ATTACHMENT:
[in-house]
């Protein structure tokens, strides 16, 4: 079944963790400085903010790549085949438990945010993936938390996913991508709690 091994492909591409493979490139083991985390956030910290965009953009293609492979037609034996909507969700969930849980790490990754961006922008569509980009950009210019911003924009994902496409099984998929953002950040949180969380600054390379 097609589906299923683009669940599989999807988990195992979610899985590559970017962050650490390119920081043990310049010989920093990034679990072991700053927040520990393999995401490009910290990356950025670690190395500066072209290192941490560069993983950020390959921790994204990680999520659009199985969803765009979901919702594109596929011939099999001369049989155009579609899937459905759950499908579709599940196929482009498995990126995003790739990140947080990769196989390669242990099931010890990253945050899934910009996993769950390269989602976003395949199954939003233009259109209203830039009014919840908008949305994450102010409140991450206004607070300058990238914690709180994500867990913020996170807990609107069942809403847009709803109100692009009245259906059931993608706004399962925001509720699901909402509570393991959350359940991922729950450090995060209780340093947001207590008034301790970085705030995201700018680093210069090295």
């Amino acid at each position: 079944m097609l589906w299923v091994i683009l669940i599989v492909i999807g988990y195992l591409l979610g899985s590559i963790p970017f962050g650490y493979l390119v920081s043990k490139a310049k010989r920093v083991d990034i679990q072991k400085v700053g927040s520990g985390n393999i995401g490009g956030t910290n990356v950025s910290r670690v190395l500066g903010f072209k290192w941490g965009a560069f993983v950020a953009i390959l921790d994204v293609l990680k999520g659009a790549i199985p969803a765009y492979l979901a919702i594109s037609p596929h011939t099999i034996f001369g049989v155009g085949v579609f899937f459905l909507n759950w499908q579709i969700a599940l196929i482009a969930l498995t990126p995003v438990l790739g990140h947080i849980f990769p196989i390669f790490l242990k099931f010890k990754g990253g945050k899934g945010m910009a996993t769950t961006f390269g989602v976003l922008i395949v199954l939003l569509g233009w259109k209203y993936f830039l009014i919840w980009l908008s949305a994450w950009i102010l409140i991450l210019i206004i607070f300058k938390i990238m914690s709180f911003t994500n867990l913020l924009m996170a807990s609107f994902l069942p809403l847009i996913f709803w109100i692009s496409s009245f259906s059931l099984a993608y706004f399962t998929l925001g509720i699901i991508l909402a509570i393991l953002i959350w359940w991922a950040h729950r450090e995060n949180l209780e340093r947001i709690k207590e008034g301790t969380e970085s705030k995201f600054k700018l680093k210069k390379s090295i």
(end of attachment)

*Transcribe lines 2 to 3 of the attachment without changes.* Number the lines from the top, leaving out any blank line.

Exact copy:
């Protein structure tokens, strides 16, 4: 079944963790400085903010790549085949438990945010993936938390996913991508709690 091994492909591409493979490139083991985390956030910290965009953009293609492979037609034996909507969700969930849980790490990754961006922008569509980009950009210019911003924009994902496409099984998929953002950040949180969380600054390379 097609589906299923683009669940599989999807988990195992979610899985590559970017962050650490390119920081043990310049010989920093990034679990072991700053927040520990393999995401490009910290990356950025670690190395500066072209290192941490560069993983950020390959921790994204990680999520659009199985969803765009979901919702594109596929011939099999001369049989155009579609899937459905759950499908579709599940196929482009498995990126995003790739990140947080990769196989390669242990099931010890990253945050899934910009996993769950390269989602976003395949199954939003233009259109209203830039009014919840908008949305994450102010409140991450206004607070300058990238914690709180994500867990913020996170807990609107069942809403847009709803109100692009009245259906059931993608706004399962925001509720699901909402509570393991959350359940991922729950450090995060209780340093947001207590008034301790970085705030995201700018680093210069090295």
């Amino acid at each position: 079944m097609l589906w299923v091994i683009l669940i599989v492909i999807g988990y195992l591409l979610g899985s590559i963790p970017f962050g650490y493979l390119v920081s043990k490139a310049k010989r920093v083991d990034i679990q072991k400085v700053g927040s520990g985390n393999i995401g490009g956030t910290n990356v950025s910290r670690v190395l500066g903010f072209k290192w941490g965009a560069f993983v950020a953009i390959l921790d994204v293609l990680k999520g659009a790549i199985p969803a765009y492979l979901a919702i594109s037609p596929h011939t099999i034996f001369g049989v155009g085949v579609f899937f459905l909507n759950w499908q579709i969700a599940l196929i482009a969930l498995t990126p995003v438990l790739g990140h947080i849980f990769p196989i390669f790490l242990k099931f010890k990754g990253g945050k899934g945010m910009a996993t769950t961006f390269g989602v976003l922008i395949v199954l939003l569509g233009w259109k209203y993936f830039l009014i919840w980009l908008s949305a994450w950009i102010l409140i991450l210019i206004i607070f300058k938390i990238m914690s709180f911003t994500n867990l913020l924009m996170a807990s609107f994902l069942p809403l847009i996913f709803w109100i692009s496409s009245f259906s059931l099984a993608y706004f399962t998929l925001g509720i699901i991508l909402a509570i393991l953002i959350w359940w991922a950040h729950r450090e995060n949180l209780e340093r947001i709690k207590e008034g301790t969380e970085s705030k995201f600054k700018l680093k210069k390379s090295i």